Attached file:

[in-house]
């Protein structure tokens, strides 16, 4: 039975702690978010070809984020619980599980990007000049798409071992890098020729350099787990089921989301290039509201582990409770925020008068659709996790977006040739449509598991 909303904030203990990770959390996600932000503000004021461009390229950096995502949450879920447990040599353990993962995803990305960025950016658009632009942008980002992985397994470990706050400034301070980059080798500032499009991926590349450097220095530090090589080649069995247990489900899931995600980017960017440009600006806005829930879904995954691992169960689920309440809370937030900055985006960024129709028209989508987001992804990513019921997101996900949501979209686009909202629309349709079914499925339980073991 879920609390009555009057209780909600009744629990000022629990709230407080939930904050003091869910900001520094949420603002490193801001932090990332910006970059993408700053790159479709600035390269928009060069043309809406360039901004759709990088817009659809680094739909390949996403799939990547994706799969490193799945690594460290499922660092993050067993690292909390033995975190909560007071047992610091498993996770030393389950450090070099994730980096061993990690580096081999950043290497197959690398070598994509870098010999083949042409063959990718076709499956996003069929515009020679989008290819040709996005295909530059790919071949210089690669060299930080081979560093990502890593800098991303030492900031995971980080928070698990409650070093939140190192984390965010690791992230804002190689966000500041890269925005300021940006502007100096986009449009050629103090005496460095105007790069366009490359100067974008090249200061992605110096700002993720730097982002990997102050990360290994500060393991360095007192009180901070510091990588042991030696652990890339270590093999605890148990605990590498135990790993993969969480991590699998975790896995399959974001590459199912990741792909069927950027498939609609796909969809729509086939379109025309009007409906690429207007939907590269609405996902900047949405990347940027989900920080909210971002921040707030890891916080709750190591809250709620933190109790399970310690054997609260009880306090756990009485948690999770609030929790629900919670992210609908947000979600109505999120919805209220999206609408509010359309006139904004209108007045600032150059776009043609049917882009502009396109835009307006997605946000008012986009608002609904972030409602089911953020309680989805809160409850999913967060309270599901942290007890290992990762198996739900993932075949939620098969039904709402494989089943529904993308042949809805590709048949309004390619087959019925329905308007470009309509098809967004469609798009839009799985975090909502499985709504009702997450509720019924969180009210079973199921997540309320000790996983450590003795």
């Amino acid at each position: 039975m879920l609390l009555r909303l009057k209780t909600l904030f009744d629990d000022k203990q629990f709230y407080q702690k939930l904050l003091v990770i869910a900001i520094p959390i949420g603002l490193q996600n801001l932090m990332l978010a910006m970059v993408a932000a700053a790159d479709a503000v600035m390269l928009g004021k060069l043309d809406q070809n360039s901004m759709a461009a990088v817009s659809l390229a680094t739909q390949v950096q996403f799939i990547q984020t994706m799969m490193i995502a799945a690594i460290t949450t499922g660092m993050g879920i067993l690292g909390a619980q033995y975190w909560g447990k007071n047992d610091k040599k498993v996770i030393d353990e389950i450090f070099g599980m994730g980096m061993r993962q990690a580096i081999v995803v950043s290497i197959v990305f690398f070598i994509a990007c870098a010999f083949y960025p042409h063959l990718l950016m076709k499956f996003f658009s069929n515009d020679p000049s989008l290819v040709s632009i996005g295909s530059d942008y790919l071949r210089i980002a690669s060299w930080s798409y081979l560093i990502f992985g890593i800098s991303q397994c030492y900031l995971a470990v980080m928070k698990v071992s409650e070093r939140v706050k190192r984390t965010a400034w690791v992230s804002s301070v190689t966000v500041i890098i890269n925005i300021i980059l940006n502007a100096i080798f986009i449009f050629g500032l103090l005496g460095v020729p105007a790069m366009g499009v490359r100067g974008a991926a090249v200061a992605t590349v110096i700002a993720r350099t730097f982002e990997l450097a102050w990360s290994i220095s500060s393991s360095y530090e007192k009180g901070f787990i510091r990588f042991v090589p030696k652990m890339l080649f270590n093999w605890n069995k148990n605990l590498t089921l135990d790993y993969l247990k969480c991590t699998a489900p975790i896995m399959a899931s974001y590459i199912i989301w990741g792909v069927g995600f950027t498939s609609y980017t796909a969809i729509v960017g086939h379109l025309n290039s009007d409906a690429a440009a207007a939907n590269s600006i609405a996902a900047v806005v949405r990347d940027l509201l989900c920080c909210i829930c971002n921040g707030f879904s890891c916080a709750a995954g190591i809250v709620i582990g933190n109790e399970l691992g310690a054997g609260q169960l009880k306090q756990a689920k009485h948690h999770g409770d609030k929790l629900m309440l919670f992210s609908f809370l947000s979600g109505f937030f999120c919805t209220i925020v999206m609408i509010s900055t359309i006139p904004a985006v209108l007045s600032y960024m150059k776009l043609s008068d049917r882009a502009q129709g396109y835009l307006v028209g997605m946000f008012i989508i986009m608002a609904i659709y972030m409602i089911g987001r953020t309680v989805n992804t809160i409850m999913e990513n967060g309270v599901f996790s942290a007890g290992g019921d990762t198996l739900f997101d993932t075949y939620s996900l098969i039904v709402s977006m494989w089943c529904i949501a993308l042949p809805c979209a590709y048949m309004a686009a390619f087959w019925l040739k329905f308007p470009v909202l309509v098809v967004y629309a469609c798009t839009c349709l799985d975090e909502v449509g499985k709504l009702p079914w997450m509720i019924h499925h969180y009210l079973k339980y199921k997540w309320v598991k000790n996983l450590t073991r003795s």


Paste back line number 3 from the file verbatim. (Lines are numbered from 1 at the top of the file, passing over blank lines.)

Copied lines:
């Amino acid at each position: 039975m879920l609390l009555r909303l009057k209780t909600l904030f009744d629990d000022k203990q629990f709230y407080q702690k939930l904050l003091v990770i869910a900001i520094p959390i949420g603002l490193q996600n801001l932090m990332l978010a910006m970059v993408a932000a700053a790159d479709a503000v600035m390269l928009g004021k060069l043309d809406q070809n360039s901004m759709a461009a990088v817009s659809l390229a680094t739909q390949v950096q996403f799939i990547q984020t994706m799969m490193i995502a799945a690594i460290t949450t499922g660092m993050g879920i067993l690292g909390a619980q033995y975190w909560g447990k007071n047992d610091k040599k498993v996770i030393d353990e389950i450090f070099g599980m994730g980096m061993r993962q990690a580096i081999v995803v950043s290497i197959v990305f690398f070598i994509a990007c870098a010999f083949y960025p042409h063959l990718l950016m076709k499956f996003f658009s069929n515009d020679p000049s989008l290819v040709s632009i996005g295909s530059d942008y790919l071949r210089i980002a690669s060299w930080s798409y081979l560093i990502f992985g890593i800098s991303q397994c030492y900031l995971a470990v980080m928070k698990v071992s409650e070093r939140v706050k190192r984390t965010a400034w690791v992230s804002s301070v190689t966000v500041i890098i890269n925005i300021i980059l940006n502007a100096i080798f986009i449009f050629g500032l103090l005496g460095v020729p105007a790069m366009g499009v490359r100067g974008a991926a090249v200061a992605t590349v110096i700002a993720r350099t730097f982002e990997l450097a102050w990360s290994i220095s500060s393991s360095y530090e007192k009180g901070f787990i510091r990588f042991v090589p030696k652990m890339l080649f270590n093999w605890n069995k148990n605990l590498t089921l135990d790993y993969l247990k969480c991590t699998a489900p975790i896995m399959a899931s974001y590459i199912i989301w990741g792909v069927g995600f950027t498939s609609y980017t796909a969809i729509v960017g086939h379109l025309n290039s009007d409906a690429a440009a207007a939907n590269s600006i609405a996902a900047v806005v949405r990347d940027l509201l989900c920080c909210i829930c971002n921040g707030f879904s890891c916080a709750a995954g190591i809250v709620i582990g933190n109790e399970l691992g310690a054997g609260q169960l009880k306090q756990a689920k009485h948690h999770g409770d609030k929790l629900m309440l919670f992210s609908f809370l947000s979600g109505f937030f999120c919805t209220i925020v999206m609408i509010s900055t359309i006139p904004a985006v209108l007045s600032y960024m150059k776009l043609s008068d049917r882009a502009q129709g396109y835009l307006v028209g997605m946000f008012i989508i986009m608002a609904i659709y972030m409602i089911g987001r953020t309680v989805n992804t809160i409850m999913e990513n967060g309270v599901f996790s942290a007890g290992g019921d990762t198996l739900f997101d993932t075949y939620s996900l098969i039904v709402s977006m494989w089943c529904i949501a993308l042949p809805c979209a590709y048949m309004a686009a390619f087959w019925l040739k329905f308007p470009v909202l309509v098809v967004y629309a469609c798009t839009c349709l799985d975090e909502v449509g499985k709504l009702p079914w997450m509720i019924h499925h969180y009210l079973k339980y199921k997540w309320v598991k000790n996983l450590t073991r003795s």